Mr. Mackey began his career at Goodwin Procter, where he was a partner in the Trial Department. He attended Amherst College and Harvard Law School, and clerked for the Honorable Edward F. Hennessey, Chief Justice of the Massachusetts Supreme Judicial Court.
MacLeod, Helen Chae
Helen Chae MacLeod is a commercial litigator who, after completing a judicial clerkship with the U.S. Court of Appeals for the Eighth Circuit, has developed her legal practice among the professionals at Quinn Emanuel, Wilson Sonsini Goodrich & Rosati, Howrey LLP, and Oracle Corporation. Her experience includes handling disputes in a wide variety of substantive areas -- such as contracts, business torts, employment, real estate, securities, patent, copyright, environmental, and consumer fraud -- and in all stages of litigation, including both state and federal trials and appeals. Currently, Ms. MacLeod combines work as a freelance attorney with a teaching position in the first-year legal writing program at the University of Southern California Gould School of Law.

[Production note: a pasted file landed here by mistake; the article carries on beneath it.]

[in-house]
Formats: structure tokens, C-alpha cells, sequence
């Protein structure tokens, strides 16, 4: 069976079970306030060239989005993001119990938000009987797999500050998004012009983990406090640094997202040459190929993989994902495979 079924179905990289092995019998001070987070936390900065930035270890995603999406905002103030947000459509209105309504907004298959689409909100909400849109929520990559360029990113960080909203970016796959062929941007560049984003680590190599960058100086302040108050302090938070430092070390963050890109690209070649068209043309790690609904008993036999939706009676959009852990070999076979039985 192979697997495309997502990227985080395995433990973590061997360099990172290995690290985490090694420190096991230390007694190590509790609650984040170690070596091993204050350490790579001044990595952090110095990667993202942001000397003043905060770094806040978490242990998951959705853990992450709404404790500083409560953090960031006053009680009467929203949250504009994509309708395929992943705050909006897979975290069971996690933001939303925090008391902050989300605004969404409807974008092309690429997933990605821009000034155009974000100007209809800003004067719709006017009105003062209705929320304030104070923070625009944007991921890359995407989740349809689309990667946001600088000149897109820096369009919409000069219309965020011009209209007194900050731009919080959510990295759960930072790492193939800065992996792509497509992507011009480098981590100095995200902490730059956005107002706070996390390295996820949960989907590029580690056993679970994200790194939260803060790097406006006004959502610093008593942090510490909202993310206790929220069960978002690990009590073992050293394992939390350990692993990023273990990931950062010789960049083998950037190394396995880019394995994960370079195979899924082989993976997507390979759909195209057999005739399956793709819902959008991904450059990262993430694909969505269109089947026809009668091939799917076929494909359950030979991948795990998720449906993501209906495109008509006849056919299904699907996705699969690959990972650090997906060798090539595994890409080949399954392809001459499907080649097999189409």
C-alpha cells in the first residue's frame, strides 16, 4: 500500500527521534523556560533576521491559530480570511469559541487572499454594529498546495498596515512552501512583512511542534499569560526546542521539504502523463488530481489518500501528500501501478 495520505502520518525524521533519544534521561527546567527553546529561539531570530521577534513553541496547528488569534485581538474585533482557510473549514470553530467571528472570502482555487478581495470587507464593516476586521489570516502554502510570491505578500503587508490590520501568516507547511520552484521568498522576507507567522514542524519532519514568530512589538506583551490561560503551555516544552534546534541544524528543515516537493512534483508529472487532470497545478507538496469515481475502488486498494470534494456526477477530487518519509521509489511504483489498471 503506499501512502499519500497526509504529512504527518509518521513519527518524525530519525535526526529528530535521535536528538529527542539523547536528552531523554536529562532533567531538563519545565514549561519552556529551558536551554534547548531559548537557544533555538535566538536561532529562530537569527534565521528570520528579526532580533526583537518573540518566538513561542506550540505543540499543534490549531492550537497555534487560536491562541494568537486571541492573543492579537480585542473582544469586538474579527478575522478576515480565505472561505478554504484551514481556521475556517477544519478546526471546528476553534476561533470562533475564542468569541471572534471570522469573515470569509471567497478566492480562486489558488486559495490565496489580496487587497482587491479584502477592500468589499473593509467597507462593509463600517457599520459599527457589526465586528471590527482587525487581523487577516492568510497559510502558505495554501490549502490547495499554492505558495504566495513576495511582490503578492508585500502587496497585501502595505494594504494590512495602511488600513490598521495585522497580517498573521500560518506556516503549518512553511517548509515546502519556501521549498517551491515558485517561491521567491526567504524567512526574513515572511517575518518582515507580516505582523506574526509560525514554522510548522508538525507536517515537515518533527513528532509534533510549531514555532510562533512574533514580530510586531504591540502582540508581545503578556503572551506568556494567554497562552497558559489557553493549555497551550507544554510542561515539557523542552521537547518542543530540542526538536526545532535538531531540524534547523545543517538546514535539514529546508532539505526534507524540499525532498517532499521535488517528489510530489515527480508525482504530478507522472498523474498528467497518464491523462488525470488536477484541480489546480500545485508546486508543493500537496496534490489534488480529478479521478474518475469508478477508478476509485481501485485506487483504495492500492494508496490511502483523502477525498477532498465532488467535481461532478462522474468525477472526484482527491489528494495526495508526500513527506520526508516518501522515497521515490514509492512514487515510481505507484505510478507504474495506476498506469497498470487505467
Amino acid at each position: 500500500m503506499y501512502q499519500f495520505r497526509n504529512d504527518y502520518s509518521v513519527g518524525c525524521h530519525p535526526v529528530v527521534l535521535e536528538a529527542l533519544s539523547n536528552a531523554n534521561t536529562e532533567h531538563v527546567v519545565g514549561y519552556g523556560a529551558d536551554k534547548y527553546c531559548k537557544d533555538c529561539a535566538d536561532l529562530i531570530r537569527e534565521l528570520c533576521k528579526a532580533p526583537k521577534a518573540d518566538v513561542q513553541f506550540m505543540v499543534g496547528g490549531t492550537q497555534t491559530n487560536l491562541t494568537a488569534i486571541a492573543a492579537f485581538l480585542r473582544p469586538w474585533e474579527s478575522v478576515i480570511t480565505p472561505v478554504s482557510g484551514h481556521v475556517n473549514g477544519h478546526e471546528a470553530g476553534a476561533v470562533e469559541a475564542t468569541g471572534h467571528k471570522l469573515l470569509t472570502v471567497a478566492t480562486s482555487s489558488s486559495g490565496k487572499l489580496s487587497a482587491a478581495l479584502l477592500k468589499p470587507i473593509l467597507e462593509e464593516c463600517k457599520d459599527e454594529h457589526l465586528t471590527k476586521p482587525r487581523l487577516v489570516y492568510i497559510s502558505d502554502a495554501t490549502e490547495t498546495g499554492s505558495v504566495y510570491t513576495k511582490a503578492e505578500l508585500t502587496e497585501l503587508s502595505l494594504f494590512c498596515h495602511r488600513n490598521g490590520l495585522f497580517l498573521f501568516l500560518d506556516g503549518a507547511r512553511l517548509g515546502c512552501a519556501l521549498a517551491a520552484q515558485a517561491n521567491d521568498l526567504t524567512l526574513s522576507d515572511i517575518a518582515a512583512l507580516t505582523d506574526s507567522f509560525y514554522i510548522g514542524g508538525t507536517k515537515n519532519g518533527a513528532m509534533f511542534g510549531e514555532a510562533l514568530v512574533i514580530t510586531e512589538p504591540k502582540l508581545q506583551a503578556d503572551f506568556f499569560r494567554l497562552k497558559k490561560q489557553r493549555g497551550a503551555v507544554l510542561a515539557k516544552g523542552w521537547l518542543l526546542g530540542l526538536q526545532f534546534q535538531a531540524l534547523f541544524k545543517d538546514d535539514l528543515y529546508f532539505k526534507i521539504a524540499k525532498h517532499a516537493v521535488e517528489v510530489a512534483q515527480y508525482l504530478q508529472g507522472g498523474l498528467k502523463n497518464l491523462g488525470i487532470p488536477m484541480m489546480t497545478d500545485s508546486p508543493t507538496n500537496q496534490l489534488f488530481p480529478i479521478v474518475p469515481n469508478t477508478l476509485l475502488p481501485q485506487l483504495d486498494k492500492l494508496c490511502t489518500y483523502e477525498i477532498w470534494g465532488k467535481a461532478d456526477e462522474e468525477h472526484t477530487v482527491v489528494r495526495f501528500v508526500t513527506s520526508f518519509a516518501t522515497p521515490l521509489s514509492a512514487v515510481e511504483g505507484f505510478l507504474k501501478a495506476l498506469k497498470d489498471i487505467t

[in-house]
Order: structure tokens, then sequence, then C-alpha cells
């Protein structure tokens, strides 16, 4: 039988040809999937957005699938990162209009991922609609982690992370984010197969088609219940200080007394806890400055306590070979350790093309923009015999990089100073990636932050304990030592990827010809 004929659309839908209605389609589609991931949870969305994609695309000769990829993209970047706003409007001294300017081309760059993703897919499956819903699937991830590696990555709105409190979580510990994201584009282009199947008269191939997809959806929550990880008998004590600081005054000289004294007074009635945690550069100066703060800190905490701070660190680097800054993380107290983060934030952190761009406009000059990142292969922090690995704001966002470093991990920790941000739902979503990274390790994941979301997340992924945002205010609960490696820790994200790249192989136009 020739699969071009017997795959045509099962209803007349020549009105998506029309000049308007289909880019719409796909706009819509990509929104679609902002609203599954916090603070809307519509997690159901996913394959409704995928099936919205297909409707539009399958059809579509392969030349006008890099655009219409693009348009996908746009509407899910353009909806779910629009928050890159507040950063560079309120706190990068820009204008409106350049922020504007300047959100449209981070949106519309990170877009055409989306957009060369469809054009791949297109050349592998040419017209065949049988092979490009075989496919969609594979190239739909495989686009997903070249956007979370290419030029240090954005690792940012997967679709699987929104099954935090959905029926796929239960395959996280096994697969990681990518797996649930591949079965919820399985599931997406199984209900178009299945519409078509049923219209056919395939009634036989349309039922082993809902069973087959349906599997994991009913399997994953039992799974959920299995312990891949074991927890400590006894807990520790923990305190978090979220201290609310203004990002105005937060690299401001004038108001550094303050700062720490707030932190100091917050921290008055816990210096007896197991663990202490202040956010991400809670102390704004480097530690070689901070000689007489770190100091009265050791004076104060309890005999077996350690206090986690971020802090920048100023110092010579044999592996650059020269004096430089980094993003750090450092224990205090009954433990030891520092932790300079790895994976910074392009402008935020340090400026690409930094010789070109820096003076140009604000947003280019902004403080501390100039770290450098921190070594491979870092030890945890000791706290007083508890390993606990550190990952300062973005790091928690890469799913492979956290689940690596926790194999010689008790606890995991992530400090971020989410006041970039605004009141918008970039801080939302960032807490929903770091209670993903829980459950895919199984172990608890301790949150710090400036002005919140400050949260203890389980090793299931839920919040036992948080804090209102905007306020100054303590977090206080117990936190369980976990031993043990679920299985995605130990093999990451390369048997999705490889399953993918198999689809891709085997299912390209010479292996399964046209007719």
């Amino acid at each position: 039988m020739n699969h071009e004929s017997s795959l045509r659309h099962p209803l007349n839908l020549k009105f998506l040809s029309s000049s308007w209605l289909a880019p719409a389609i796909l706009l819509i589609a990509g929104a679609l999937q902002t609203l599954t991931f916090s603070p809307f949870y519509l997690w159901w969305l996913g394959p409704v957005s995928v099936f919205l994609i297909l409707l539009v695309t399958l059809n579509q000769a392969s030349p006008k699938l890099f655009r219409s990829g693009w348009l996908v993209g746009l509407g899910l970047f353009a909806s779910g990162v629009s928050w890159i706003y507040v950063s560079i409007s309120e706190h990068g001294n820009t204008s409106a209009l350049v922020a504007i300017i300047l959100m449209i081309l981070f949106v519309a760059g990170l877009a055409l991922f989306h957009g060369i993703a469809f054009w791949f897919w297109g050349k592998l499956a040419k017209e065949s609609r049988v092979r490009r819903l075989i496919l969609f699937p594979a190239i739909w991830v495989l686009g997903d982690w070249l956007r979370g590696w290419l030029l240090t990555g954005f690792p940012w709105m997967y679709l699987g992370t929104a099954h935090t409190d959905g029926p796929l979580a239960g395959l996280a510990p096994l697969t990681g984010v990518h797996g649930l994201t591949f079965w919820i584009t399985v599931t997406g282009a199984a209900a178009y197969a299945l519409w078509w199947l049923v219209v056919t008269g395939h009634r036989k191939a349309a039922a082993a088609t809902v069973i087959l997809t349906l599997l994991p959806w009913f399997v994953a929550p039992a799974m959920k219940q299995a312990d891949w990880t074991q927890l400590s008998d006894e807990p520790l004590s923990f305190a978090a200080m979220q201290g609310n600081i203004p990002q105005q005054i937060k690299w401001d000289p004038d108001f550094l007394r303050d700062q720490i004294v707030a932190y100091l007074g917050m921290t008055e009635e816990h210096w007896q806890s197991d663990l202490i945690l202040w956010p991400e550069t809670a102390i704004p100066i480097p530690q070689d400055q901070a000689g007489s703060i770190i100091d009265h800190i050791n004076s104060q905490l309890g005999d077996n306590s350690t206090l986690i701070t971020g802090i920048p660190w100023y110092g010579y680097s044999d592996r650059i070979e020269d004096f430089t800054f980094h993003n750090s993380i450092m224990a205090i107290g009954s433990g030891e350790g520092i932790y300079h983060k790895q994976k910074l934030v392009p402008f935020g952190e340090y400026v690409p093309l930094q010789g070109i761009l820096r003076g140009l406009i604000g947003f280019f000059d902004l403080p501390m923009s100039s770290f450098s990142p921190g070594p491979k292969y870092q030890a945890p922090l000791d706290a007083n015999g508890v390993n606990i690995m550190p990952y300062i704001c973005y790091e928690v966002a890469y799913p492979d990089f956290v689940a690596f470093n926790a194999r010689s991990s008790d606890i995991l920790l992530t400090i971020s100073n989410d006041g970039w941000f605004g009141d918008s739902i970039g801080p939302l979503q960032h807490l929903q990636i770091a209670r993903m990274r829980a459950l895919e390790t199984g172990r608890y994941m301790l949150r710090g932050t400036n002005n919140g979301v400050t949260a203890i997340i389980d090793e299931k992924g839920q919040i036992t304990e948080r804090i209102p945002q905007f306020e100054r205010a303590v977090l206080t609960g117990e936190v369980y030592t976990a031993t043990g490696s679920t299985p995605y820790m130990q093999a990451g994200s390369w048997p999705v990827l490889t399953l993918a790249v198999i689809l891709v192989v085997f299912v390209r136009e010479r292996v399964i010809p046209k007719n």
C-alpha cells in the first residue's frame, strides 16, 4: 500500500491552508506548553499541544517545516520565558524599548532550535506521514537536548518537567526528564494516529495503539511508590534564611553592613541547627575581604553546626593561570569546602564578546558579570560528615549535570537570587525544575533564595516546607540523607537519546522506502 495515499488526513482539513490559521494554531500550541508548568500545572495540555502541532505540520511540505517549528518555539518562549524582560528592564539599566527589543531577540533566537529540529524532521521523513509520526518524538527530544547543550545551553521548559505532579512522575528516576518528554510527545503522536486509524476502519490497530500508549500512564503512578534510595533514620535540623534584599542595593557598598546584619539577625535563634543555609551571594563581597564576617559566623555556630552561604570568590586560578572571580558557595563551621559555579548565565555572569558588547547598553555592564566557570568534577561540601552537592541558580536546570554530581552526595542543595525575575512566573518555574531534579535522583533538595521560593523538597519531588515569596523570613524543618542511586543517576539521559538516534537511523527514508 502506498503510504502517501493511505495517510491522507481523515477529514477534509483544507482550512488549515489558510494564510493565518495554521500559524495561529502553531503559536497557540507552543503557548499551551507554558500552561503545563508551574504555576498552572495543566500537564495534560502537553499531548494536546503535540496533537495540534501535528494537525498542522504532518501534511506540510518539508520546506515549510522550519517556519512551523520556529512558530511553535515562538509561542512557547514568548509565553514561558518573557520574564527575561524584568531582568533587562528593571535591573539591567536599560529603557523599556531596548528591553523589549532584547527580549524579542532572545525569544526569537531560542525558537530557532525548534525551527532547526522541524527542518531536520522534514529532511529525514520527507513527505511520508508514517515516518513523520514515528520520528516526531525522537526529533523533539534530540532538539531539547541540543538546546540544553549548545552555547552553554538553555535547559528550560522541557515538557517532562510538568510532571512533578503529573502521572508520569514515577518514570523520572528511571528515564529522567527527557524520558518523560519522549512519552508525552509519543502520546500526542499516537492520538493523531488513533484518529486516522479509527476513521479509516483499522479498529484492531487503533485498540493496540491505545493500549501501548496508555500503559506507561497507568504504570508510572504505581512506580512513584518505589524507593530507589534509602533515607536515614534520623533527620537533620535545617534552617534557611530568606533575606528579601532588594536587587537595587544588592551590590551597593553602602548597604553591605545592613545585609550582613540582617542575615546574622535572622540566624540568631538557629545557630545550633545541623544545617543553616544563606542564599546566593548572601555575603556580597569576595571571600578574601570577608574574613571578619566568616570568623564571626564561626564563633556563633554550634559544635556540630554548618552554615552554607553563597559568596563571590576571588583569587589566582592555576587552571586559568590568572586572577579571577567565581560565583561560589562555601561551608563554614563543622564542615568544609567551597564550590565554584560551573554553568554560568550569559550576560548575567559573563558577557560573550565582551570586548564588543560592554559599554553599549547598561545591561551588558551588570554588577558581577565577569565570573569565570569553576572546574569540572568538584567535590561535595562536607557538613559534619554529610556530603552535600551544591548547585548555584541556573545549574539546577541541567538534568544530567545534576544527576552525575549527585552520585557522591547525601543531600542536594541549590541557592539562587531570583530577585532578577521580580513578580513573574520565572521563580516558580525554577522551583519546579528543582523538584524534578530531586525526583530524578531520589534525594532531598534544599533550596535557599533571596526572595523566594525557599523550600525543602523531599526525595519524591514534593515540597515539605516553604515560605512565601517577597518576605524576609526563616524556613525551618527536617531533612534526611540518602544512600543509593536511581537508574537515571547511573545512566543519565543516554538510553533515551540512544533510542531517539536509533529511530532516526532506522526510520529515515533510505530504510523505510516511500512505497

Ms. MacLeod received a B.A. in economics from Haverford College, and a J.D. from the University of Minnesota Law School, where she served as Managing Editor of the Minnesota Law Review. She will teach Advanced Legal Writing in the fall.
Maffei, Thomas F.
Thomas F. Maffei is a litigation partner at Sherin & Lodgen, LLP in Boston. He has extensive experience in civil litigation, including legal malpractice cases, bar disciplinary matters and business litigation cases. Mr. Maffei often acts as a mediator or arbitrator and has been retained as an expert witness on civil litigation and legal ethics issues. He is a Fellow of the American College of Trial lawyers and is listed in Top 100 New England Super Lawyers, New England’s Best Lawyers and The Best Lawyers in America.
Mr. Maffei teaches professional responsibility and dispute resolution at Boston College Law School and professional responsibility at Suffolk Law School. He has lectured and written extensively on a variety of legal topics concerning litigation, trial practice, professional ethics and lawyer discipline issues.
Prior to joining Sherin & Lodgen, Mr. Maffei practiced law at his own firm, Griesinger, Tighe & Maffei, LLP. Prior to starting his own firm in 2000, Mr. Maffei was a partner at one of Boston’s large law firms.
Mr. Maffei is a former President of the Massachusetts Bar Association and a past member of the Massachusetts Board of Bar Overseers. He is a former member of the Chief Justice’s Commission on the Future of the Courts and of the Civil Trial Court Advisory Committee. He is a Life Fellow of the Massachusetts Bar Foundation and a trustee of Massachusetts Continuing Legal Education, Inc., and has also served as a member of the American Bar Association House of Delegates.